Purpose: We aim to investigate the patterns of hormone therapy (HT) use and associated factors in women participating in the Brazilian Longitudinal Study of Adult Health.
Methods: This study included 3281 naturally menopausal women of 40 to 74 years of age at enrollment to the Brazilian Longitudinal Study of Adult Health study, who answered questions regarding their use and discontinuation of HT. Prevalence rates of current and previous HT use were calculated, and a multinomial logistic regression model was constructed to simultaneously analyze the associated factors.
Results: The prevalence of HT use increased from 1995 onwards, peaking at 55.7% in 1997. A sharp decline occurred in the decade beginning in 2000, reaching 11.1% at the study baseline interview (2008-2010). Current use was associated with being ≥60 years of age (Relative Risk Ratio (RRR): 1.81; 95%CI: 1.10-2.96), divorced (RRR: 1.72; 95%CI: 1.14-2.60), or married (RRR: 2.09; 95%CI: 1.41-3.10); having a university education (RRR: 1.66; 95%CI: 1.14-2.40) or postgraduate degree (RRR: 2.45; 95%CI: 1.80-3.35); and having private health insurance (RRR: 2.86; 95%CI: 2.00-4.09). Body mass index ≥30 kg/m(2) was inversely associated with HT use (RRR: 0.37; 95%CI: 0.26-0.53) as was the presence of at least one contraindication to HT use (RRR: 0.63; 95%CI: 0.44-0.89). Of the current users ≥60 years of age, 79.1% had been using HT for at least 5 years, and 73.6% had been menopausal for at least 10 years.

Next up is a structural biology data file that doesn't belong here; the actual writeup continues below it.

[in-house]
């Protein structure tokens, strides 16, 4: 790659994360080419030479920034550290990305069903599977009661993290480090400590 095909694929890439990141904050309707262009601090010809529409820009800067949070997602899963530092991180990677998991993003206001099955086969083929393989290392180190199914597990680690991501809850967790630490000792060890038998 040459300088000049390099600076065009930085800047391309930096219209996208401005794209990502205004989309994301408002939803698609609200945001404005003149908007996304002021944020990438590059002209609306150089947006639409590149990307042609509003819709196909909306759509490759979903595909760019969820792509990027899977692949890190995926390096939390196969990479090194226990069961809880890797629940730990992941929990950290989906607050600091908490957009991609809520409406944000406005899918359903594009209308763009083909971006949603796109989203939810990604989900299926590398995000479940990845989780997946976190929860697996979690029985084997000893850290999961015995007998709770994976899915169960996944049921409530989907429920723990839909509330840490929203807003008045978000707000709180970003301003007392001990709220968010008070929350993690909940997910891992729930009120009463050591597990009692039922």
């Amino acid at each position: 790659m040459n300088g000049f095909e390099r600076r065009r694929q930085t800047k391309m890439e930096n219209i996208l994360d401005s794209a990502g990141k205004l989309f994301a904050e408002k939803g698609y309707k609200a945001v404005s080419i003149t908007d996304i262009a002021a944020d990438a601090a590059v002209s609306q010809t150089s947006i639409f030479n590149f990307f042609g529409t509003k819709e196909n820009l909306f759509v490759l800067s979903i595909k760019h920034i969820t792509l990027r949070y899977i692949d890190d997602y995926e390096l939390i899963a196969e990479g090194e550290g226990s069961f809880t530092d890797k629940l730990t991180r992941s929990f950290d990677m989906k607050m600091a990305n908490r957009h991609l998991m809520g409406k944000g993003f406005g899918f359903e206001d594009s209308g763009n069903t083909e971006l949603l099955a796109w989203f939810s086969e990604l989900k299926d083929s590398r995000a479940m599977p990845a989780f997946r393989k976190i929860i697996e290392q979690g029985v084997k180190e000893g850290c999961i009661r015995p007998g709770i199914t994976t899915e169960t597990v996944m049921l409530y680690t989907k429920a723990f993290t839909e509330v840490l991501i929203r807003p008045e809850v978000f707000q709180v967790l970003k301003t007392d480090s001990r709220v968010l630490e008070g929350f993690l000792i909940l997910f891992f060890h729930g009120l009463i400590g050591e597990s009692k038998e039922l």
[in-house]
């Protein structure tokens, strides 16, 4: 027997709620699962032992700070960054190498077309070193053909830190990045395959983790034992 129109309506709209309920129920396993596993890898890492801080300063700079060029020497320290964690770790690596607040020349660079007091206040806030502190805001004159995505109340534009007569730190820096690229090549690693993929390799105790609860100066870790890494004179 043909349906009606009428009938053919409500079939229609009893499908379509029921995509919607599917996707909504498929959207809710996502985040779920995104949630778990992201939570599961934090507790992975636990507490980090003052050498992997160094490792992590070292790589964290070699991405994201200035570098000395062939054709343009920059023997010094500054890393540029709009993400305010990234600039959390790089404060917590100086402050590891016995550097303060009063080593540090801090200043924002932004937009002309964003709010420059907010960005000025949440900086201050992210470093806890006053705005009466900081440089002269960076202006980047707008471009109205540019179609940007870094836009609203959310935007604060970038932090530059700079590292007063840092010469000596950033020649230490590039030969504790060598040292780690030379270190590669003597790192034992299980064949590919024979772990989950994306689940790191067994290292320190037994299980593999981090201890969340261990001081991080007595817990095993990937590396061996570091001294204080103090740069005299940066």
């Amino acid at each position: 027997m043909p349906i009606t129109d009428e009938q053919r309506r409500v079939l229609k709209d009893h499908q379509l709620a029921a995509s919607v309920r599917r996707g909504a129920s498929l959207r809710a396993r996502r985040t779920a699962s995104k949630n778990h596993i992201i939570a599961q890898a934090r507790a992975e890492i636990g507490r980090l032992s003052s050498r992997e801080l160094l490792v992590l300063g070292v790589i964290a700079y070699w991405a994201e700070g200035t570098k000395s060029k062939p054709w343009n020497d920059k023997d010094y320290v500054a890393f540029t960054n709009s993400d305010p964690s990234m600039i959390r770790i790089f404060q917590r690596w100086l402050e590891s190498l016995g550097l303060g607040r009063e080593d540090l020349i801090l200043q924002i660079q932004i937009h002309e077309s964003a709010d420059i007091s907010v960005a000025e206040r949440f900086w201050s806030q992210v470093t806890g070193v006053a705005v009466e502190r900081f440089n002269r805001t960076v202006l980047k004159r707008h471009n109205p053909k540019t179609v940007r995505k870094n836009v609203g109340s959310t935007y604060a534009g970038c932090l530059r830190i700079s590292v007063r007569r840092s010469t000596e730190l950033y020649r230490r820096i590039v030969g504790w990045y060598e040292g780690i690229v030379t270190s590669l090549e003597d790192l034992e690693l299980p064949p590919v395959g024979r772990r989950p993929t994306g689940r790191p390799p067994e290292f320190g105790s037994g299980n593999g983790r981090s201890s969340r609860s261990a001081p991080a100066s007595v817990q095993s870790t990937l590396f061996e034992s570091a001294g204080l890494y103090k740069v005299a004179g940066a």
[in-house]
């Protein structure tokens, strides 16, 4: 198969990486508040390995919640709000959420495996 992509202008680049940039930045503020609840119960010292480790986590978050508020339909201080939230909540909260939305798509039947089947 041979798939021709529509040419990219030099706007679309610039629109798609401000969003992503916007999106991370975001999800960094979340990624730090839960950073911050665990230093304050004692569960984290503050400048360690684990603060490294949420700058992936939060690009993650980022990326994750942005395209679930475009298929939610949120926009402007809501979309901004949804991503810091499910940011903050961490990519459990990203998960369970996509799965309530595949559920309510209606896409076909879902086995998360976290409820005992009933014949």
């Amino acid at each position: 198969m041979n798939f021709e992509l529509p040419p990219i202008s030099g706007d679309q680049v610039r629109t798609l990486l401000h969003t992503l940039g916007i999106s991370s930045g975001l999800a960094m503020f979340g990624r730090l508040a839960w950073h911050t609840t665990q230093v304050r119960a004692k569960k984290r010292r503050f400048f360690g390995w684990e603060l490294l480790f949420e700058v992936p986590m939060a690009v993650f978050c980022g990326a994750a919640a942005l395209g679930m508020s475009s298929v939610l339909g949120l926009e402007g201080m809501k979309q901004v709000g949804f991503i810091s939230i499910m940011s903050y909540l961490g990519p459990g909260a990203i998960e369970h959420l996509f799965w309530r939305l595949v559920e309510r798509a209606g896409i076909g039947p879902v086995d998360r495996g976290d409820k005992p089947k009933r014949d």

Conclusion: Although the use of HT has declined in Brazil, the women who continue using it are largely exceeding evidence-based limits of age, time since menopause, and time of use. Copyright © 2016 John Wiley & Sons, Ltd.
Keywords: developing countries; drug use; hormone therapy; inappropriate use; pharmacoepidemiology; postmenopause.
Copyright © 2016 John Wiley & Sons, Ltd.